Meanwhile, the hotel was willing to provide us a driver for 10,000 CFA an hour, or less than $20. Sold! The only catch was that he would not be available to slightly after lunch. No problem there. Nice morning of relaxing, and we were off to see the city. We had wanted to go out to Lake Chad, but unfortunately, it was closed with military roadblocks thanks to terrorist activity in the area. THANKS BOKO! So, we would have to be content with a tour of N’Djamena. After grabbing lunch at the hotel, we met our driver, complete with air conditioned car, and we were off.

First stop was the National Museum, which was located maybe a five minute drive from the hotel. We pulled into the car park, and everything was suspiciously quiet. As we walked up to the front door, there were a few guys lounging out front just sitting around. Turns out one of them was the museum manager/guide/not sure what he did. This whole thing was seeming very informal. Yes, the museum was open, and we could see it if we wanted.

Went inside, and he had a surprisingly formal receipt book, with all sorts of official stamps. Then, he requested ID to let us visit. We hadn’t brought passports, and I could tell he was debating if it would just be easier to send us on our way so he didn’t have to give a tour. Eventually, I found my PADI scuba certification card in my wallet, and he agreed that was official enough to let us in, hahaha. Receipt stamped, and he started giving us the tour. We started in the main room which was a tour of the history of Chad.

Unfortunately the guide spoke no English, and his French wasn’t fantastic either so we more or less had to go by the signs on the exhibits, which were at least in proper French. One of the first stops was this bird costume used in ceremonial rituals:


Along with a traditional xylophone:


Ancient Islamic prayer mat:


Verses from the Koran sculpted on wood:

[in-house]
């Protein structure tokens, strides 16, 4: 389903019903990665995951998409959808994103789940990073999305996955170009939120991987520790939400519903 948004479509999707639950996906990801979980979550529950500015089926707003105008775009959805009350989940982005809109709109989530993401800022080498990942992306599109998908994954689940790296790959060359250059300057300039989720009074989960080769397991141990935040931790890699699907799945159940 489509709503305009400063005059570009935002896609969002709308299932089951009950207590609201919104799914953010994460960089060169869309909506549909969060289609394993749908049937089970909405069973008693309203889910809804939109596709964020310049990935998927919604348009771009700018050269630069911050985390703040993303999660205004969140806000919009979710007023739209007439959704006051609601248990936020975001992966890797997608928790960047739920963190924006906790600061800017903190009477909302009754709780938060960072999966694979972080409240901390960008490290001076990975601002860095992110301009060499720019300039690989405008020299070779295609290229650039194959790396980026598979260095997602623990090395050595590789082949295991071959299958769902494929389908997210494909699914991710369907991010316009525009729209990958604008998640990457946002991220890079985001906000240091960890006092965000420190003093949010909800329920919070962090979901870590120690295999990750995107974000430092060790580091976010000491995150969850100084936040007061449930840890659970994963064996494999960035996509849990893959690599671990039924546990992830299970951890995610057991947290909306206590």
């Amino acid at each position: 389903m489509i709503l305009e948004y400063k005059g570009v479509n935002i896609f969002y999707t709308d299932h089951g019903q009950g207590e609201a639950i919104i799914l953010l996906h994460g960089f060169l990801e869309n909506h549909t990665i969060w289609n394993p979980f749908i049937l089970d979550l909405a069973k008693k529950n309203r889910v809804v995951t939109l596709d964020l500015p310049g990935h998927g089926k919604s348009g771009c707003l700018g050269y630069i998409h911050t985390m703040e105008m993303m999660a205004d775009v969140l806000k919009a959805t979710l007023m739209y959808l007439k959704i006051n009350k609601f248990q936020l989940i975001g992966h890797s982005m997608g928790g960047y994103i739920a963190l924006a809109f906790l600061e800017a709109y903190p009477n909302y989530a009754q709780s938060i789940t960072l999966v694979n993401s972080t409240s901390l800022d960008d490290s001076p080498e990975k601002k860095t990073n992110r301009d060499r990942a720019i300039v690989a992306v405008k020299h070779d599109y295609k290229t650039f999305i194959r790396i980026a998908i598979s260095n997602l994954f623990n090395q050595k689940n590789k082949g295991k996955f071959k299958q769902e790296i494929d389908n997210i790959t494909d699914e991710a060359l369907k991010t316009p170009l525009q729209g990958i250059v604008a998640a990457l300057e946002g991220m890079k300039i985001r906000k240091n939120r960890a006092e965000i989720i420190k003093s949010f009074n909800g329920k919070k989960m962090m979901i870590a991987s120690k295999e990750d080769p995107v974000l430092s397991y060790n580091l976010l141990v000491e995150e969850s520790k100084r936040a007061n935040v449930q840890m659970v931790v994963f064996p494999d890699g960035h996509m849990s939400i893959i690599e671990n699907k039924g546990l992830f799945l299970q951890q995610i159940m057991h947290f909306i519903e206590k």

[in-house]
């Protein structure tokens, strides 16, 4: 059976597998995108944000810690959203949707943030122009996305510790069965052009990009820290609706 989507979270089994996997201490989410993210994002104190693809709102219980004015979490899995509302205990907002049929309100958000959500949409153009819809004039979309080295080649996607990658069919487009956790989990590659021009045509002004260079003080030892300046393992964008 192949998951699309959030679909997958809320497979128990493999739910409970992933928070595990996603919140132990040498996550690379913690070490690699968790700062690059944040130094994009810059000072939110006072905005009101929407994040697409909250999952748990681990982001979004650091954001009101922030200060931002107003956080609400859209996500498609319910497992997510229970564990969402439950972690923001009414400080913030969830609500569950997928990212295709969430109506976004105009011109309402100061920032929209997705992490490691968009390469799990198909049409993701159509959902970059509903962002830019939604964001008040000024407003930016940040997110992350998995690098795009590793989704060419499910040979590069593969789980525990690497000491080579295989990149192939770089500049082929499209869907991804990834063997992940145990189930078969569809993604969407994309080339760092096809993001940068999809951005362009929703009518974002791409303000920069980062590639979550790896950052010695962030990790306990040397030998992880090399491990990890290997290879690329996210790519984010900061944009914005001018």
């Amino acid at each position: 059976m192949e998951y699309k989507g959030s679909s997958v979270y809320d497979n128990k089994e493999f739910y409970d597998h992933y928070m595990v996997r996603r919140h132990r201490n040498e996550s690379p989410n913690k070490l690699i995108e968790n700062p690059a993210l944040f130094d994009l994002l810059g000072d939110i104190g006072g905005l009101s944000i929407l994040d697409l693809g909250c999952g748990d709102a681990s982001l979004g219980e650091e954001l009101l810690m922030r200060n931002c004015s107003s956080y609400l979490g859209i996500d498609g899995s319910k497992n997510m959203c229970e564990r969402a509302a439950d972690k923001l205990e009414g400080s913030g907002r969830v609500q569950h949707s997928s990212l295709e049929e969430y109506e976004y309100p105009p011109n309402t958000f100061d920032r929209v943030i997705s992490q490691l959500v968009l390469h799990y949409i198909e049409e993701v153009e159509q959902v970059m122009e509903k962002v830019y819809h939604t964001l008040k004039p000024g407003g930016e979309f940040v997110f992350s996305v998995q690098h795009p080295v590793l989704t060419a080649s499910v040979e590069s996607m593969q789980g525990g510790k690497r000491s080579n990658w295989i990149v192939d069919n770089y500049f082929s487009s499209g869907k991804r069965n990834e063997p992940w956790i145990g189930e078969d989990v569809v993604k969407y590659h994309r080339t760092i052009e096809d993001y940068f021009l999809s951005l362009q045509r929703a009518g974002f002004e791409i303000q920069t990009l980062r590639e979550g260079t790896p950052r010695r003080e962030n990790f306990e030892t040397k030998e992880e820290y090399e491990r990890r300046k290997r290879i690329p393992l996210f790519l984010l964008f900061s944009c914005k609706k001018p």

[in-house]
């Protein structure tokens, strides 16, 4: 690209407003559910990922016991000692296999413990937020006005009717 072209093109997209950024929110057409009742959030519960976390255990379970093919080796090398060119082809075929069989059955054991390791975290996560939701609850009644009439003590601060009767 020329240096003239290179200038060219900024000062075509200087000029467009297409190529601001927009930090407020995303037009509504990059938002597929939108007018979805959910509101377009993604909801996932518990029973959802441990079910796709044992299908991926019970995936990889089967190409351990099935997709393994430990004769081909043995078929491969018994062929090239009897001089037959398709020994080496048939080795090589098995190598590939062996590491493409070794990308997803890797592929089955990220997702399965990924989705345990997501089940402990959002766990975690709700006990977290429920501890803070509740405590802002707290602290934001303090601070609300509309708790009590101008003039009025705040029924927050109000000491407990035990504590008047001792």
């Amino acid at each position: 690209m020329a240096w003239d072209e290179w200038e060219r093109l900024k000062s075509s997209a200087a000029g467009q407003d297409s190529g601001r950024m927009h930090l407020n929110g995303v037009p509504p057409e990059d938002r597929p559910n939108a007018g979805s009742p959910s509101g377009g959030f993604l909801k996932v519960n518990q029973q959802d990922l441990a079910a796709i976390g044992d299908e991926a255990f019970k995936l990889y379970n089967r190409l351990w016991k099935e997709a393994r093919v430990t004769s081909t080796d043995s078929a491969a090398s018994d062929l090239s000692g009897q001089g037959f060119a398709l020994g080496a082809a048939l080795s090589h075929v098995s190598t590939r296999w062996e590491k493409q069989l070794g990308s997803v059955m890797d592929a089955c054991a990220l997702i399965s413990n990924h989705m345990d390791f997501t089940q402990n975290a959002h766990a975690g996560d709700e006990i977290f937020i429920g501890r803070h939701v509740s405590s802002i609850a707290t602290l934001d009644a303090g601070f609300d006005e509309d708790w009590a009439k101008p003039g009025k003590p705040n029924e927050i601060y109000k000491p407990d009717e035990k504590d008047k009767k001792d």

After spending a while touring the first floor (along with the guide, we were definitely the only people in the entire museum) he took us upstairs to the exhibit which was the highlight of the museum. The centre of the exhibit was a 6-7 million year old skull which was found in Chad in 2002 and is thought to be the oldest ancestor known of humankind, which has been named Toumaï man. The skull:


Another angle, along with another skull found in the area:


After the museum, we decided we would go see the Central Market/Grand Marché. We’d been highly discouraged from this by several sources, mainly because just a couple months prior Boko Haram had bombed the market, killing dozens. Even our driver wasn’t keen on going into the market, so dropped us off, and told us to come back to the car when done, he would go to the mosque to pray. We wandered for maybe an hour, and other than quite a lot of curious stares, no trouble at all. Perhaps the funniest moment was running into the only other white person in the market, and the WTF are you doing here?! look that he gave us, lol. In fairness, we wondered the same thing about him!

Had to be extremely careful taking pictures, however, because it was banned by the military since the bombing. One decent covert shot:


From the market we headed to the Cathedral of N’djamena, which had clearly seen better days. It was surrounded by a fence, and when we got close to try and take better pictures of it, a group of police/military guys with big guns started yelling at us. We decided it was best to go back to the car and be satisfied with a poor shot/visit:


After that, the next stop was the Place de la Nation monument to the founding of Chad. We wanted to stop and get a proper picture, but it was clearly “inderdit” according to our driver, so instead he drove around the square a few times until I managed to snap a pretty decent covert pic from the car:


After this, we headed to another market on the outskirts of the city where getting photos was a bit easier:


Hauling goods at the market:


Busy market scene:


At the edge of the market: